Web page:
I’m no longer the spring chicken I was. I’m approaching 40, and I want to maintain a healthy brain as well as healthy body. Turns out according to this article in Psychology Today that I’m on the right path, because Physical Activity is the No.1 way to keep your brain young. This article explains the link between aerobic fitness and cognitive function. Christopher Bergland the author of the article goes further stating that maintenance of close knit social bonds are second only to exercise in terms of maintaining longevity and psychological well-being.
Great news for martial artists
This is great news for martial artists practicing in quality clubs and gyms. Not only are they getting the benefits of exercise on cognition but also the psychological well-being of close knit bonds with their martial arts classmates. Provided of course you’re training at the right kind of club or gym.
The benefits of finding the right club
This highlights the benefits of finding the right club where not only you receive great instruction but also the support, help guidance and camaraderie of your classmates. I’ve been lucky throughout my martial arts journey and when creating my company StudyMartialArts.Org to meet and learn from the right kind of people. At present I’m based in Beijing and loving the training and the community at Big King BJJ and Muay Thai (insert shameless plug).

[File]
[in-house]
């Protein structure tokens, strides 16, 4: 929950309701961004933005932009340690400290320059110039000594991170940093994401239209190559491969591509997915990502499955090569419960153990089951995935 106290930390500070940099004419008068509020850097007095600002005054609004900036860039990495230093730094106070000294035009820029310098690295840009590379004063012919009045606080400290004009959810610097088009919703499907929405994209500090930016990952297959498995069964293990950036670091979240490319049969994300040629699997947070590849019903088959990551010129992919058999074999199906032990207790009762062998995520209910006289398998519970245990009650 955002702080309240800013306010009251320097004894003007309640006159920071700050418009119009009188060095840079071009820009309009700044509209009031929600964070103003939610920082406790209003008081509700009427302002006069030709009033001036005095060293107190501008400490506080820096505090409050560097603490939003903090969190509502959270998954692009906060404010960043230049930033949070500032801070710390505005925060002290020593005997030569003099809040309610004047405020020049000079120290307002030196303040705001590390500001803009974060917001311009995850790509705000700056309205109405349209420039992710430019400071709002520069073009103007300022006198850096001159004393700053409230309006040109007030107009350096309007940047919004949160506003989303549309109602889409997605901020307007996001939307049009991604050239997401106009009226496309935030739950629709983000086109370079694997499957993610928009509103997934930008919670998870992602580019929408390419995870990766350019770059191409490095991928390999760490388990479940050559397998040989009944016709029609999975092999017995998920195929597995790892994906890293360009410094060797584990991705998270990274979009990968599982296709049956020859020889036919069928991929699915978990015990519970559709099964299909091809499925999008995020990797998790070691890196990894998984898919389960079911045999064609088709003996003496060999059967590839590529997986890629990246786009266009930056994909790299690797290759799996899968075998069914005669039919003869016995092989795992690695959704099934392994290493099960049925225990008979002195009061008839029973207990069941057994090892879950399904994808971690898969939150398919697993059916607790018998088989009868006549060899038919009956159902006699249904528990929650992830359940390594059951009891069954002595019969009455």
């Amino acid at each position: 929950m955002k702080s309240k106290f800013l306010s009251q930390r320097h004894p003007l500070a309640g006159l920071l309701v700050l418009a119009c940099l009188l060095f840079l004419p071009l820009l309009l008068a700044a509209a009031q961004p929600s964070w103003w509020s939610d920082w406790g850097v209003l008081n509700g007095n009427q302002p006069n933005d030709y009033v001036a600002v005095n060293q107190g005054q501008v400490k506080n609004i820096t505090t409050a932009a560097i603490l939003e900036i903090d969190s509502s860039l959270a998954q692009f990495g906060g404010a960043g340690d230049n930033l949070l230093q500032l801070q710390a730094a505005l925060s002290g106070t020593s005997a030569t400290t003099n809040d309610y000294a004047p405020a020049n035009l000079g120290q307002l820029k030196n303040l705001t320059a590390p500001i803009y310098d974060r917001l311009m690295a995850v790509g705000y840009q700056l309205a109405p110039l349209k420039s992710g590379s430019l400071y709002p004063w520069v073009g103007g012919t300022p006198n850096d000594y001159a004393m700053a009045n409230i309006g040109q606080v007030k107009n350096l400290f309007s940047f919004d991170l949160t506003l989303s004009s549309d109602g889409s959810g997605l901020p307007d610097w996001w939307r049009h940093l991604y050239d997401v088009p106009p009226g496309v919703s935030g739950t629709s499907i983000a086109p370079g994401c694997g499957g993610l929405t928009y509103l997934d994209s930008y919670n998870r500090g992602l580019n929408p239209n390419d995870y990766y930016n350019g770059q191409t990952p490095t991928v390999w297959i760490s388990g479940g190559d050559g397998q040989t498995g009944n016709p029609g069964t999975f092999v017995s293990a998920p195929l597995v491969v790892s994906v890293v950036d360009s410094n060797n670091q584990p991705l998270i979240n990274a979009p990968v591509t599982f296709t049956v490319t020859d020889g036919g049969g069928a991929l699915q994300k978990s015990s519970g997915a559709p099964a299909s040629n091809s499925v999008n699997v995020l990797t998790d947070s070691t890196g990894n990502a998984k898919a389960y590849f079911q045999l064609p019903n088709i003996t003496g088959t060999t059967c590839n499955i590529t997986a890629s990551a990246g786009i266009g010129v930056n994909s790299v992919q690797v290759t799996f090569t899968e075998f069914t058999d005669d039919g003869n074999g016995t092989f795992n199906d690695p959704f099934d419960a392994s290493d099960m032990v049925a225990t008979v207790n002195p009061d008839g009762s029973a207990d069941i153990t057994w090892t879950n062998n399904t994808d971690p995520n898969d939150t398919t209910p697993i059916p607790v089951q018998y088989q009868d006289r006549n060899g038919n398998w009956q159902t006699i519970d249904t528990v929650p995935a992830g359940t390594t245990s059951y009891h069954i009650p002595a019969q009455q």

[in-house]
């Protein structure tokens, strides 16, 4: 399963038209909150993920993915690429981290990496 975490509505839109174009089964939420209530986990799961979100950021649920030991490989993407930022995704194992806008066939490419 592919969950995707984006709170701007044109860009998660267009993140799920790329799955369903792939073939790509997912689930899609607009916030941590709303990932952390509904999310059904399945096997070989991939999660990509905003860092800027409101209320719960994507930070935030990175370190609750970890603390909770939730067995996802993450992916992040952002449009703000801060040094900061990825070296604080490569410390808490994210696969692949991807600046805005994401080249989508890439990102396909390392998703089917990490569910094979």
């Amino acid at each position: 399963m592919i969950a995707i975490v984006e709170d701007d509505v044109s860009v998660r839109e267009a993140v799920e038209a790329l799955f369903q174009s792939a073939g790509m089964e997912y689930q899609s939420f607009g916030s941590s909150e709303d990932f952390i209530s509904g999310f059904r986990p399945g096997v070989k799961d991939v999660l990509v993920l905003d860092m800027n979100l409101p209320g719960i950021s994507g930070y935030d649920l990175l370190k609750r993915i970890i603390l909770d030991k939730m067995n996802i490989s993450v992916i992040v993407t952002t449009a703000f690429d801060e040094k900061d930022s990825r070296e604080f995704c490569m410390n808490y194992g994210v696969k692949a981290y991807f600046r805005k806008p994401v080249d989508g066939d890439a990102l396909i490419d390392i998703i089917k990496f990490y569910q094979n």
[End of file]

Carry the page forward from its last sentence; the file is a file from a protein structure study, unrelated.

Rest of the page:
So what about the science?
Well according to Richard A. Friedman’s article in New York Times.
“Intriguingly, exercise in humans and animals increases the level of a protein called brain-derived neurotrophic factor, or BDNF, in the blood and brain. BDNF promotes the growth and formation of new neurons, and it may be responsible, in part, for a remarkable effect of exercise on the brain: an increase in size of the hippocampus that is linked with improved memory.
Conversely, adverse experiences like major depression can lower BDNF levels and are associated with hippocampal shrinkage, a phenomenon that helps explain some of the cognitive impairments that are a hallmark of depression. Aside from making people feel better, antidepressants can block the depression-induced drop in BDNF, so these drugs are, in a sense, neuroprotective.”
This helps to explain the double whammy benefits of physical training with the right kind of people. Whether your martial arts training involves BJJ, Kung Fu, Karate, Boxing, or MMA etc a large part of that will be focused on individual students physically learning a new skills, as well as ways to move, or being tasked with problem solving, through martial arts puzzles of the body, distance, technique or timing. I.e. Controlled sparing or combat sports competition. All that being said this article doesn’t even touch on the other psychological benefits of martial arts that cover increased self confidence and general mental health.
If you’d like to read more about training your mind and body check out Christopher Bergland’s book The Athlete’s Way: Training Your Mind and Body to Experience the Joy of Exercise.